Of course, it’s technically pretty trivial to write an expect or shell script wrapper to enable git (or whatever other tool you want to use) mimic this behavior. And that’s exactly the point: technology is always the easy part. It’s doing it right at a fundamental level that’s actually really difficult to do correctly.

How to use HTTP Basic Authentication with git

Coming right on the heels of my need to set up a git repository on shared hosts, I next wanted to see if I could use HTTP authentication for such a repository. Of course, HTTP authentication is an extremely insecure protocol, but it typically is enough to dissuade the casual user (such as Googlebot) from peeking at things you don’t want available on the public Internet, so it has its uses.

Note that with the set up described in the above-linked previous post, you can only pull over HTTP. This is usually what you want. If you want to be able to push over HTTP as well, git must be compiled with the USE_CURL_MULTI flag.

This is, as it turns out, because git seems to use curl for its HTTP operations, which also obviously means you must have curl installed on your workstation if you don’t already and it also implies that it’s curl, not git which you need to configure. In other words, accessing a git repository that is behind HTTP authentication is exactly the same as accessing one without it, and so is publishing a git repository to an HTTP server. The rest of this short tutorial assumes you have published your repository at http://example.com/git/public-repo.git and are using the Apache web server.

Step 1: Create an HTTP Basic Authentication username and password file

First, you’ll need to create a file that lists the usernames who are permitted to access your repository over HTTP Basic authentication. This is easily accomplished with the htpasswd utility (or your host’s custom web UI, if one is provided). Let’s create a file called .git-htpasswd to store these usernames and passwords.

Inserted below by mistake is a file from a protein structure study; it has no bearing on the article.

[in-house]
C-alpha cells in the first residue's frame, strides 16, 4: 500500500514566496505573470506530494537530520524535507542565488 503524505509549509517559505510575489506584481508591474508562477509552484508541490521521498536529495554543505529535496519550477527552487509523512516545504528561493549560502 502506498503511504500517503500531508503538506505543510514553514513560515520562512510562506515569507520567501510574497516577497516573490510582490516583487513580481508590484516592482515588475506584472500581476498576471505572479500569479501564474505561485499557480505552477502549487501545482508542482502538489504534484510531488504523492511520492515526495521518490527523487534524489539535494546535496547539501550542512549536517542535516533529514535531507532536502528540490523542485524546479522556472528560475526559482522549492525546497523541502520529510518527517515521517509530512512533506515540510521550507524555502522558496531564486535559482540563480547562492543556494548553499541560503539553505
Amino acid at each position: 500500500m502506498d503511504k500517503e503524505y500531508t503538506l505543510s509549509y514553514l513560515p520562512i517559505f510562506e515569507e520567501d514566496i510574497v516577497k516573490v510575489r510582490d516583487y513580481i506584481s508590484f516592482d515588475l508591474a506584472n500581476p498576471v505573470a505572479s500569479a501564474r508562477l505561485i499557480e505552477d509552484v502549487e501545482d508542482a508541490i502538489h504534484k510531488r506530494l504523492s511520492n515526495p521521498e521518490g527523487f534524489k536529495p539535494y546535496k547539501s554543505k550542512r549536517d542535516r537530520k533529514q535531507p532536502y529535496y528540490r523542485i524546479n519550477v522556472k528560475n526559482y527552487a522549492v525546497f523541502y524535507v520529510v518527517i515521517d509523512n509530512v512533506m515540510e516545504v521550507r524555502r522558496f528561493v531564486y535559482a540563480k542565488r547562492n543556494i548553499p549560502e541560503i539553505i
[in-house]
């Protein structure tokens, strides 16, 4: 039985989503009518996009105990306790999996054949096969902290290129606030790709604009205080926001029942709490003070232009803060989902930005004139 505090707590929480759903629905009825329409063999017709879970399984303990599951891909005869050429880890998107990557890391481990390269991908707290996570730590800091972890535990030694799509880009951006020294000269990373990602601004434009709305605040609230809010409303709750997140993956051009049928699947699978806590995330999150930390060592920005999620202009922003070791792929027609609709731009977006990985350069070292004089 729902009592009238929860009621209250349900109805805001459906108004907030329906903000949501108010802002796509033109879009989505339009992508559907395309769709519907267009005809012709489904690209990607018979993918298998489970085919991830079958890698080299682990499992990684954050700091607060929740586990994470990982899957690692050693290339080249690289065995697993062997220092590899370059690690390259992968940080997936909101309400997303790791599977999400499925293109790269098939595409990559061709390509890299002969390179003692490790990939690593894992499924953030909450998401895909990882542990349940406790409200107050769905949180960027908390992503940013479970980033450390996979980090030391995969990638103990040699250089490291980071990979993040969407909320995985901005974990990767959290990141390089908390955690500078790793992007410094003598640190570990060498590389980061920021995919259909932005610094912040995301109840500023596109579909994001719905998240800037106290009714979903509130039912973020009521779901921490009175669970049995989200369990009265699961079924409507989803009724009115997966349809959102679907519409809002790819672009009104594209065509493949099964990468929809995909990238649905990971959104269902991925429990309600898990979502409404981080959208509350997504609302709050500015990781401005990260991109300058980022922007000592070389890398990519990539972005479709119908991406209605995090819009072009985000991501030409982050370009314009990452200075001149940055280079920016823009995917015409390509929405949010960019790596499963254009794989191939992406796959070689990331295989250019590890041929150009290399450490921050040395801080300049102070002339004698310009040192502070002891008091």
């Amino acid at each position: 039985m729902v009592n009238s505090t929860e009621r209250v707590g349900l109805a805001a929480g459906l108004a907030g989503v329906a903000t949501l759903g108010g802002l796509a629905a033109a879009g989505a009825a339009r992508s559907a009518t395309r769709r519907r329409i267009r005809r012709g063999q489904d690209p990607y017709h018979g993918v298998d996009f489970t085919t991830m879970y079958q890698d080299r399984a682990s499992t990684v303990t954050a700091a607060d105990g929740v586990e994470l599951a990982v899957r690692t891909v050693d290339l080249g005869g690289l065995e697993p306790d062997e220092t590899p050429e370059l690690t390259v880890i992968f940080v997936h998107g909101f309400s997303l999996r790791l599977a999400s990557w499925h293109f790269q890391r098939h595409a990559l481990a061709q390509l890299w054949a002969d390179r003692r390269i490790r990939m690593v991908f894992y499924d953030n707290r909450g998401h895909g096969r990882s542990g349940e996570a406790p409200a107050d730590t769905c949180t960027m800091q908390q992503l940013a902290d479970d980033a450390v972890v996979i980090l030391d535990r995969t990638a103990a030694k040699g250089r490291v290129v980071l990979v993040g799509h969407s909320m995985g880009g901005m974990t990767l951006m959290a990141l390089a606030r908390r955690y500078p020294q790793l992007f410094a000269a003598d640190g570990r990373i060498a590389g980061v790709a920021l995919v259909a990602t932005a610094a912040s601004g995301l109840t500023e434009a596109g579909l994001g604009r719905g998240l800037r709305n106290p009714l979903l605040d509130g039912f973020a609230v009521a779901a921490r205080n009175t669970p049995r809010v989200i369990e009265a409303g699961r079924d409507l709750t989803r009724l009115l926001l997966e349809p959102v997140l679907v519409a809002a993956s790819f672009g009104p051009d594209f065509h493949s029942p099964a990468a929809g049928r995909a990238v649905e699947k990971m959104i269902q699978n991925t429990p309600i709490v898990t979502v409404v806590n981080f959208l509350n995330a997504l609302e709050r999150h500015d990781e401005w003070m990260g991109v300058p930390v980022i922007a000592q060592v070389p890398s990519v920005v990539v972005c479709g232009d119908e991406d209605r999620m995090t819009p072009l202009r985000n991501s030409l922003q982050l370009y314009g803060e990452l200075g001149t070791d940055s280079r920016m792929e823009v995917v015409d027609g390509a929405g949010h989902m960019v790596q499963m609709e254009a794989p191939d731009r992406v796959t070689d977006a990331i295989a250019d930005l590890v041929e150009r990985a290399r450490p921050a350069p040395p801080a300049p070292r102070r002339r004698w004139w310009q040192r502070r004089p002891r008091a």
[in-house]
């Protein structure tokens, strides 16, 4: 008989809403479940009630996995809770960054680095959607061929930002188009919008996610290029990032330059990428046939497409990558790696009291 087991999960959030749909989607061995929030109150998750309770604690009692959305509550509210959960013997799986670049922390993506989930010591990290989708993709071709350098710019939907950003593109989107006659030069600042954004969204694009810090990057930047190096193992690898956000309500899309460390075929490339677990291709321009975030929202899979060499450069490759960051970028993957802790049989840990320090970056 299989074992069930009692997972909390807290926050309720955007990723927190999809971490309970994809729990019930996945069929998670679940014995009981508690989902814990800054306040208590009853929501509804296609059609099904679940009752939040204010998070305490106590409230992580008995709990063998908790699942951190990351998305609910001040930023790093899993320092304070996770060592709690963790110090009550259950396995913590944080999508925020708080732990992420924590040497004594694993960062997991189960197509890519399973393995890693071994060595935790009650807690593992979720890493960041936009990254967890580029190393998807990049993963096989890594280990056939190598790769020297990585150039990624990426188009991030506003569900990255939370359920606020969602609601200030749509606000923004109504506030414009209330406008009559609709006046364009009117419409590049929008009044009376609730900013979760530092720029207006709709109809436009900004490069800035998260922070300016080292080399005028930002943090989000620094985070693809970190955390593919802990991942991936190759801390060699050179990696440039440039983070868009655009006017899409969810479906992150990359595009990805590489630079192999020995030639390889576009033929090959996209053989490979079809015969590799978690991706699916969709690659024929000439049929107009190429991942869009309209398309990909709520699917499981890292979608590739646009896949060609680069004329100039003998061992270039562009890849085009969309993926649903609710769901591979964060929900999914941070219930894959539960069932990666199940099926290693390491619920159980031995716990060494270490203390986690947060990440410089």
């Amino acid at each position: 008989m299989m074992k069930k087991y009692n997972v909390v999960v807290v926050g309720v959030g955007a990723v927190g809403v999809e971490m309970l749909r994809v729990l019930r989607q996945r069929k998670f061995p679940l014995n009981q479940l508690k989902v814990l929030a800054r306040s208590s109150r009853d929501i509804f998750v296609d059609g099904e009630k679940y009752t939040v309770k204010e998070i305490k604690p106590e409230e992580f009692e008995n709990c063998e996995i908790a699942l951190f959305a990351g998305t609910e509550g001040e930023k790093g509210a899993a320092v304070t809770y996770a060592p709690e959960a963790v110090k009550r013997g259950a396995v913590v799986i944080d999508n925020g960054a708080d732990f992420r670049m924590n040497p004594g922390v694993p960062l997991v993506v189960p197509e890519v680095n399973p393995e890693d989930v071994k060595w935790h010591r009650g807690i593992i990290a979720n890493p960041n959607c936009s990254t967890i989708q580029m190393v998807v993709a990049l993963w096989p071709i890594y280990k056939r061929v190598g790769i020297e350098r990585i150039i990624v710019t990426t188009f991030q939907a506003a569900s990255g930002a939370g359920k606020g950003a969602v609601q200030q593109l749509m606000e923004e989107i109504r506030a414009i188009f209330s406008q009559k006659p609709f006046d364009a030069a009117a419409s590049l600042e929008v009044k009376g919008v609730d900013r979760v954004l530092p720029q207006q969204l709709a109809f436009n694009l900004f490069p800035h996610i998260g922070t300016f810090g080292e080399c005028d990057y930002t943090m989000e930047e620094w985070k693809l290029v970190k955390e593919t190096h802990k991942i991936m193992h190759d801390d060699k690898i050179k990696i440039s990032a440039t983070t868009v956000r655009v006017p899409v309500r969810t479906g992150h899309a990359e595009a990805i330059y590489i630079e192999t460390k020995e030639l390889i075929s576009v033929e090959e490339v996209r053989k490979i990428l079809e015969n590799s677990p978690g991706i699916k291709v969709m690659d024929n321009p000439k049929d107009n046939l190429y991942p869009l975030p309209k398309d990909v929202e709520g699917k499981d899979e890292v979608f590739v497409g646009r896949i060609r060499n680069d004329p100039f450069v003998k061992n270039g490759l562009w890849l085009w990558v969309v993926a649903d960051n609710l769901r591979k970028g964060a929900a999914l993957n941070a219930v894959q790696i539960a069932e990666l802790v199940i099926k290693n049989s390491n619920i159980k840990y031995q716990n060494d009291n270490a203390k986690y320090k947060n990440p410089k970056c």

From your shell, run the following command:

htpasswd -c /path/to/DOCUMENT_ROOT/.git-htpasswd username

where /path/to/DOCUMENT_ROOT is the full path to the root directory of your web site and username is the username you want to add. If you want to add subsequent users to this file, run the same command again without the -c, like this:

htpasswd /path/to/DOCUMENT_ROOT/.git-htpasswd another_username

You’ll then be prompted to enter a password, and then prompted again to verify that you’ve typed it correctly.

Step 2: Configure HTTP Basic Authentication on Apache

Next, configure standard HTTP Basic Authentication on Apache. In most shared hosting environments, you’ll be allowed to configure per-directory passwords using .htaccess files. Some hosts provide web UI interfaces for creating “protected folders,” which is basically the same thing. Make certain that the kind of protection you select is “Basic,” because curl will require that.

To do that, create a new file named .htaccess in your DOCUMENT_ROOT/git directory if one does not already exist with the following contents:

AuthType Basic
AuthName "Git"
AuthUserFile /path/to/DOCUMENT_ROOT/.git-htpasswd
Require valid-user

This tells Apache to look for usernames and passwords in the file named .git-htpasswd we created in step 1.